Cross-disciplinary work encourages architects to reconsider their methodologies and in response, develop new strategies to anticipate, recalibrate and transform in uncertain conditions.  A similar context sparked Archigram’s speculative projects from the 1960-70s embodying a hands-on, DIY culture with a pragmatic mix of simple technology and social distribution networks.  That approach was adopted by the School of Architecture 573 Graduate Design Studio in collaboration with Business Instructional Facility’s MakerLab, where the project brief required a new interdisciplinary College of Design for the year 2030. Over the course of the semester, students explored future spatial possibilities vis-à-vis digital design curriculum, including parametric software seamlessly realized through robotic fabrication, in this case, MakerBots.  The application of new tools and techniques resulted in creative solutions as well as innovative building typologies. Thus experimental pedagogy was not only the objective, but also the methodology of this architecture studio.
Project development was reinforced through collaborative practices, and in that respect, the MakerLab was instrumental to the success of the studio. For example, MArch Candidate Jeremy Copley’s scheme was designed with numerous reconfigurable components. He was quick to realize that invention and ad hoc experimentation were key to effective design solutions. He began with 3D printing the individual components and then refining them as part of an iterative process.
For other students, the construction of physical models would have been difficult, if not impossible to build, such as Vincent Velasco’s futuristic scheme generated from a sound wave. The alteration between various expressive media – parametric software (Rhino and Grasshopper), 3D printing, followed by in-class critique, further revision, and additional prototype production, ultimately led to better resolved and crafted schemes. As a test bed for experimentation, the MakerLab enabled students to gain skills in rapid prototyping within the design process, and not only as final documentation, as is most usually the case.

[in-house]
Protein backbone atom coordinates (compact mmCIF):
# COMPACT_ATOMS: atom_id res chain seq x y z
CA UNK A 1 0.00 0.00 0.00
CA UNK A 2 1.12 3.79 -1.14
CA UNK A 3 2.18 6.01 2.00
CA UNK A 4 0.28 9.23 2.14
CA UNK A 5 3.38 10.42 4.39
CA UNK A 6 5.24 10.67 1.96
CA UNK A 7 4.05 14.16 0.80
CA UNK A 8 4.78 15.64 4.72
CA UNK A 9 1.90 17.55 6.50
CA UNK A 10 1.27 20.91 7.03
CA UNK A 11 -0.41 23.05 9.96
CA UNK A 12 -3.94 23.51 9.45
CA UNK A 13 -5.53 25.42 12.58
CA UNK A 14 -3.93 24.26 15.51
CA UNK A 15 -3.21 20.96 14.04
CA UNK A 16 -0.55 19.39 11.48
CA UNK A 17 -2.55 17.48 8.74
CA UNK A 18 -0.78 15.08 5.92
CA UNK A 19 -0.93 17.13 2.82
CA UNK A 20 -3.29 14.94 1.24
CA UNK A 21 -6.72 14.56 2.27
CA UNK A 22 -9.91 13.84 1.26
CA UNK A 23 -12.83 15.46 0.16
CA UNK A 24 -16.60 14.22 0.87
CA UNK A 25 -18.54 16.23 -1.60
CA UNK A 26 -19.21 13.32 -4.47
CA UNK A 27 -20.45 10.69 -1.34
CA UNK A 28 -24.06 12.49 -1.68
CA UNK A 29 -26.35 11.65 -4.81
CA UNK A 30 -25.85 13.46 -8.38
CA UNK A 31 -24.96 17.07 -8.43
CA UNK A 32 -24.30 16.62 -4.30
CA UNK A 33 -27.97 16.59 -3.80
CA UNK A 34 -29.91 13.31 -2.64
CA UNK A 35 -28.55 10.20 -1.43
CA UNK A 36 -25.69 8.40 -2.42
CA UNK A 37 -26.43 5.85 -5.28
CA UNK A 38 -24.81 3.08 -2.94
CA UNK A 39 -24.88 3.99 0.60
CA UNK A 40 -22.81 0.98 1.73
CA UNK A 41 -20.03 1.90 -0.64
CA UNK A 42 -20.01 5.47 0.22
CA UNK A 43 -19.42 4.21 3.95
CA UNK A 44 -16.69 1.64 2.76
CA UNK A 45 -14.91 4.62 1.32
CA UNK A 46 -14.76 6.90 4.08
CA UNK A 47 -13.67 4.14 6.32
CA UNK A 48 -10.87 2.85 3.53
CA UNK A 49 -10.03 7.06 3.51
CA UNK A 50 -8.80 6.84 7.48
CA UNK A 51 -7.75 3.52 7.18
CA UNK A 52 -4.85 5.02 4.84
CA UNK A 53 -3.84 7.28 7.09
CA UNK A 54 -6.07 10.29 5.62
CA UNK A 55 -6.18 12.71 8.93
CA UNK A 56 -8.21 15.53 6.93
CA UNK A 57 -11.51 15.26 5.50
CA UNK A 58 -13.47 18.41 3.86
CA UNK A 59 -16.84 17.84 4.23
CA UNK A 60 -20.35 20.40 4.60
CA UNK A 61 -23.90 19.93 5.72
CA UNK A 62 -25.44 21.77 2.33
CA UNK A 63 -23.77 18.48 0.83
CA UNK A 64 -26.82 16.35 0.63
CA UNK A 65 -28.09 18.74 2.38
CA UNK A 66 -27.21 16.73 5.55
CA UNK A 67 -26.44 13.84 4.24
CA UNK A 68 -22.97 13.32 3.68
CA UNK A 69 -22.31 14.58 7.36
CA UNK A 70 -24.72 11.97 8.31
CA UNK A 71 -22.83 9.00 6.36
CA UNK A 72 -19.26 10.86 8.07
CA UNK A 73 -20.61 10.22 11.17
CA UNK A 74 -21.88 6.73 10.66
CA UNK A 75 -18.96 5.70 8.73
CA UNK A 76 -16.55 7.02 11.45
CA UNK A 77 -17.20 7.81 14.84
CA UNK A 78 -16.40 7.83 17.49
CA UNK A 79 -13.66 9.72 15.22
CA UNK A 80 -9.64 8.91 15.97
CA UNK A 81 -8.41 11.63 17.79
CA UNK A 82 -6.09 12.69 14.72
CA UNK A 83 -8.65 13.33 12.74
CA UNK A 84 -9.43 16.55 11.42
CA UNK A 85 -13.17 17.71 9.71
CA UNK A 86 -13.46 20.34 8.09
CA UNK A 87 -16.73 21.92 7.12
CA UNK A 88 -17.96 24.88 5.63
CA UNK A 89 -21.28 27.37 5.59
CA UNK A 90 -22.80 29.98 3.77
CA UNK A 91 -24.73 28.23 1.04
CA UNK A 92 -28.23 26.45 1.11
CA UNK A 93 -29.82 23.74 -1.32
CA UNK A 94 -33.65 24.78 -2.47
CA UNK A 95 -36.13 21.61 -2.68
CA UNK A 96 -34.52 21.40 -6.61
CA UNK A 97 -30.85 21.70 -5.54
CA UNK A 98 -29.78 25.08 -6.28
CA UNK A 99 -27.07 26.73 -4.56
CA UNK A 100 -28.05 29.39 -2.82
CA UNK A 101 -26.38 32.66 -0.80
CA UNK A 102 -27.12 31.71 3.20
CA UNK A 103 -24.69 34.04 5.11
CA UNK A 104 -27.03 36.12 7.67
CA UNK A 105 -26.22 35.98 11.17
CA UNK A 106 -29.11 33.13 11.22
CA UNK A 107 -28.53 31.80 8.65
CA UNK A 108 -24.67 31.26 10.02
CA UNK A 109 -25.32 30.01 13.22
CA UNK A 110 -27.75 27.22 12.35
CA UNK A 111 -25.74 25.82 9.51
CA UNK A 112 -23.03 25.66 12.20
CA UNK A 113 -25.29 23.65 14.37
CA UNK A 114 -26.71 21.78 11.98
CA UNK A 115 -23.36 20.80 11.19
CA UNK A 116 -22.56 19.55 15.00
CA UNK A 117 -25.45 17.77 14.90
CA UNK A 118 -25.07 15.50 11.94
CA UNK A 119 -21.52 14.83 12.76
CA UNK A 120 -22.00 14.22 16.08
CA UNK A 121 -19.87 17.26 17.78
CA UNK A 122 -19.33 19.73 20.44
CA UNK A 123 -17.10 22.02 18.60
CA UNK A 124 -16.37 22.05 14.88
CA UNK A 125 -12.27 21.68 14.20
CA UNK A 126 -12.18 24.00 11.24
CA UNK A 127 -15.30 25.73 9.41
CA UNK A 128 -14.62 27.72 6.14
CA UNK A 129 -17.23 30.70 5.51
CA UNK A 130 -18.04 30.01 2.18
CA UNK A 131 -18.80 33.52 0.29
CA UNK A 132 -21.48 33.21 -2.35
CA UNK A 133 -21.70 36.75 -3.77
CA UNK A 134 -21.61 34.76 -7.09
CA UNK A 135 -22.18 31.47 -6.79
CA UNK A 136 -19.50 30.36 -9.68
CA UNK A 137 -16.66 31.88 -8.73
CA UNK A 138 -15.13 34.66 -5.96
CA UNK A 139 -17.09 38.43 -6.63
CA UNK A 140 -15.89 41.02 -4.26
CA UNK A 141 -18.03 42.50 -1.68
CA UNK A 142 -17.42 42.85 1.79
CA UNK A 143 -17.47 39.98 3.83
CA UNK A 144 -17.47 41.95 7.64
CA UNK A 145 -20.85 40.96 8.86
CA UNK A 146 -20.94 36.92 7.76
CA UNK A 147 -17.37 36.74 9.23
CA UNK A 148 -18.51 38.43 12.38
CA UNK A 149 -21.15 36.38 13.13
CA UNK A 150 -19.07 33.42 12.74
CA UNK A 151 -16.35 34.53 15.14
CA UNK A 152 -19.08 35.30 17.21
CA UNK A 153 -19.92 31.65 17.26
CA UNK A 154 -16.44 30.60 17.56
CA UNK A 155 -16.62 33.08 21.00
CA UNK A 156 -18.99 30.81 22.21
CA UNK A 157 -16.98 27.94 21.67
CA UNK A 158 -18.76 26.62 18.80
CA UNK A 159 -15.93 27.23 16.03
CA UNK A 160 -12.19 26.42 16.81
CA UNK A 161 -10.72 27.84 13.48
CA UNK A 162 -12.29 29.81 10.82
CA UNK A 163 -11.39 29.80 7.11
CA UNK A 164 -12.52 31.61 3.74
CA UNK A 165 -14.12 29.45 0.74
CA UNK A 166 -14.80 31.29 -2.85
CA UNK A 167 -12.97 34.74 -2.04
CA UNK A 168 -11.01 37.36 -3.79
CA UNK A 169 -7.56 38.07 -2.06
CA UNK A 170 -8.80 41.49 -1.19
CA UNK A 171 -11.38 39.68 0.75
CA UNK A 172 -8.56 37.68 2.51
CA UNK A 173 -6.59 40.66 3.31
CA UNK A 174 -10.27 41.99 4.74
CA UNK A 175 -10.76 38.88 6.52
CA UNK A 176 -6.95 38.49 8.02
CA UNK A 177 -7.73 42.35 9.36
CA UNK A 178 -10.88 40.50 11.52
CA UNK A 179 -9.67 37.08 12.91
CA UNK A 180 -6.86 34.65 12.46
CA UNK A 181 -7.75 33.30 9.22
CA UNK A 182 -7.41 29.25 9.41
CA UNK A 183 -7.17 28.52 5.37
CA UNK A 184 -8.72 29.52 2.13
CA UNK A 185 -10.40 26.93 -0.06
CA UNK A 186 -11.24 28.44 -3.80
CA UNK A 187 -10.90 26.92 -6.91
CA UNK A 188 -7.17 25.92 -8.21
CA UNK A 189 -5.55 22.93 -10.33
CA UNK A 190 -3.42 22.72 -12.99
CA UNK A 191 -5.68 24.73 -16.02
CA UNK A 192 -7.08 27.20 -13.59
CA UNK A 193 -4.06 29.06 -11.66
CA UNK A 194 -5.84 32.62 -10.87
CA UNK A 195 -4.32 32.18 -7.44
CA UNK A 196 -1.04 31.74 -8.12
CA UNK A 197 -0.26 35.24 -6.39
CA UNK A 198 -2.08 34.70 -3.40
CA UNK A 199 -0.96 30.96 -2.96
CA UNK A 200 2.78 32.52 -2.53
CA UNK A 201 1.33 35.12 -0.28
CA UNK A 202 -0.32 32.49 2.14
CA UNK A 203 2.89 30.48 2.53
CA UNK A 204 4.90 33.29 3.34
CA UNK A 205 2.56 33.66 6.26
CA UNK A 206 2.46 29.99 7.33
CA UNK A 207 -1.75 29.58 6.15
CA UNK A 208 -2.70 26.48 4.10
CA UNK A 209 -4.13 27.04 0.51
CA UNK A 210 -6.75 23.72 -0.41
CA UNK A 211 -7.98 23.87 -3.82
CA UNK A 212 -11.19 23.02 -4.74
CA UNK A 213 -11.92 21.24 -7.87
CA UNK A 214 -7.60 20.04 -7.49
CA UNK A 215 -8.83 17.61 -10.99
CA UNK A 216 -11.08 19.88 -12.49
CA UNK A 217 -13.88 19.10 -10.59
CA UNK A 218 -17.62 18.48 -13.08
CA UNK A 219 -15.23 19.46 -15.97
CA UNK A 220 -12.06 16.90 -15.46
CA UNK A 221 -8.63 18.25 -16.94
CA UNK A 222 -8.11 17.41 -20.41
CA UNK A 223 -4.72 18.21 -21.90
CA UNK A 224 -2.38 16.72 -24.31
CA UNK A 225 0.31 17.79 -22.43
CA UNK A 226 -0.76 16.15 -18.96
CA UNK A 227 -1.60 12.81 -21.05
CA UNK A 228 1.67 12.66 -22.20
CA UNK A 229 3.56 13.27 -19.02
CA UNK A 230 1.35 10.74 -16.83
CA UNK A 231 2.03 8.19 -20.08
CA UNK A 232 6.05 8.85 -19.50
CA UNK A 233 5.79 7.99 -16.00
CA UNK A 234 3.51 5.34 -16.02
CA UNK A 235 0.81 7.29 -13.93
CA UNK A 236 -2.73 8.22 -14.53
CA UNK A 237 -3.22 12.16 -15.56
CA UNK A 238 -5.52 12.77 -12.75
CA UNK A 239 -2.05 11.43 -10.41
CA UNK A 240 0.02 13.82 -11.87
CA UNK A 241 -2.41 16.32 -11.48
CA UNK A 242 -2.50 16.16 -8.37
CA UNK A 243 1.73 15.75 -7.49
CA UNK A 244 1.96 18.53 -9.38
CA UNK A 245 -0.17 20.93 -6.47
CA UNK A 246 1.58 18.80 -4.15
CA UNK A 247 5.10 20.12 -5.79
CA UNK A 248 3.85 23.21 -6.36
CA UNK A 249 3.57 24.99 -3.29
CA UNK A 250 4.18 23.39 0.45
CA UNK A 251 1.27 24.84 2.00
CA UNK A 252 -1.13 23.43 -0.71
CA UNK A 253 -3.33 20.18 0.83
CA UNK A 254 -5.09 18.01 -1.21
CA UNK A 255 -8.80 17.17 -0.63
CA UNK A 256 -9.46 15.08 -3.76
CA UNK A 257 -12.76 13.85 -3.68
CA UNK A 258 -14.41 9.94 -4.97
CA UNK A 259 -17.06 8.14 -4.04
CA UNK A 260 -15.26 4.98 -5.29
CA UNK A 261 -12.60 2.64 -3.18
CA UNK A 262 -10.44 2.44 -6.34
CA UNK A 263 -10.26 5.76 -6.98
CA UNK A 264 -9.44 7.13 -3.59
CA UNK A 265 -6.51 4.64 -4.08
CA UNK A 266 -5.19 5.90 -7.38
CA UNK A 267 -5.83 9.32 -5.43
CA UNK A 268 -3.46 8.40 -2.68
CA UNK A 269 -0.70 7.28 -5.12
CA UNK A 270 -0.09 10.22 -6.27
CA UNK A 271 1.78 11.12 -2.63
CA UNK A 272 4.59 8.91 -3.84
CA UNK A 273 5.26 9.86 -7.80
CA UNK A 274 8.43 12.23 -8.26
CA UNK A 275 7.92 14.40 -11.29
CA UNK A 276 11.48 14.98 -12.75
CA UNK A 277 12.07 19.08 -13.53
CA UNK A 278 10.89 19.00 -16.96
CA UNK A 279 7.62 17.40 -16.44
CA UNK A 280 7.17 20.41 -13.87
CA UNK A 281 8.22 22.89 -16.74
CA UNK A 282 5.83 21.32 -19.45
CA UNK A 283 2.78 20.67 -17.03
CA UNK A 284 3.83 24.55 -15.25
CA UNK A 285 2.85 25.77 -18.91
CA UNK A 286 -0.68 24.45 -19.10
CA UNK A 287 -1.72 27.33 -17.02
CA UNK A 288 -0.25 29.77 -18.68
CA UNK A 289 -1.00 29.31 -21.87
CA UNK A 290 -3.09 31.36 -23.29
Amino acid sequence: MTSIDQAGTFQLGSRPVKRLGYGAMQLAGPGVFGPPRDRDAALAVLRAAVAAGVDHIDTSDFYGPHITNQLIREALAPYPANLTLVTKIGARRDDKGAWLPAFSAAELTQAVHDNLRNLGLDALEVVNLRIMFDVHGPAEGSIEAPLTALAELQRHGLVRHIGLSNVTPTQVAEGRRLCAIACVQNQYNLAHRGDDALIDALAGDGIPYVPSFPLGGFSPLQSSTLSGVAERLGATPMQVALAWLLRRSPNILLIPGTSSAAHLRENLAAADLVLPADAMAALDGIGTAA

Stan Allen, “The Future that is Now” Places 3/12/12. http://places.designobserver.com/feature/architecture-school-the-future-that-is-now/32728/
 Beatrix Colomina, “Radical Pedagogies in Architectural Education,” The Architectural Review, 9/28/2012. http://www.architectural-review.com/essays/radical-pedagogies-in-architectural-education/8636066.article
 Digital fabrication has significant implications for global architectural projects. Buildings can be designed in one place and the digital files sent elsewhere to be fabricated on site – a method used to meet shortened construction schedules by Foster + Partners with the Beijing Airport for the 2008 Olympics.